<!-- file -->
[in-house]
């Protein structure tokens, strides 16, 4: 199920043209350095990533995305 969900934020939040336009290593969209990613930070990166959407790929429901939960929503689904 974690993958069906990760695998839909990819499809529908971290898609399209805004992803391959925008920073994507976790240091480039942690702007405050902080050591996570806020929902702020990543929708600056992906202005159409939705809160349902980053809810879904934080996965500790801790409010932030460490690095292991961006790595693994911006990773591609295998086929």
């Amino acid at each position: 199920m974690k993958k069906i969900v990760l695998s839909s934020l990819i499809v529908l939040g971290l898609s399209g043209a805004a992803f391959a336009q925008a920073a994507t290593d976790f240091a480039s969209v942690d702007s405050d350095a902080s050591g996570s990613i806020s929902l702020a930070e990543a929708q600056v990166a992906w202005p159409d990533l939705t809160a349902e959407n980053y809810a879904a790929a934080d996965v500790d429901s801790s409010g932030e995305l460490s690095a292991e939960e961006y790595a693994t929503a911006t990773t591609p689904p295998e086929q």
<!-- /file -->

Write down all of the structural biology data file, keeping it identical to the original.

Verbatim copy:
[in-house]
């Protein structure tokens, strides 16, 4: 199920043209350095990533995305 969900934020939040336009290593969209990613930070990166959407790929429901939960929503689904 974690993958069906990760695998839909990819499809529908971290898609399209805004992803391959925008920073994507976790240091480039942690702007405050902080050591996570806020929902702020990543929708600056992906202005159409939705809160349902980053809810879904934080996965500790801790409010932030460490690095292991961006790595693994911006990773591609295998086929």
């Amino acid at each position: 199920m974690k993958k069906i969900v990760l695998s839909s934020l990819i499809v529908l939040g971290l898609s399209g043209a805004a992803f391959a336009q925008a920073a994507t290593d976790f240091a480039s969209v942690d702007s405050d350095a902080s050591g996570s990613i806020s929902l702020a930070e990543a929708q600056v990166a992906w202005p159409d990533l939705t809160a349902e959407n980053y809810a879904a790929a934080d996965v500790d429901s801790s409010g932030e995305l460490s690095a292991e939960e961006y790595a693994t929503a911006t990773t591609p689904p295998e086929q």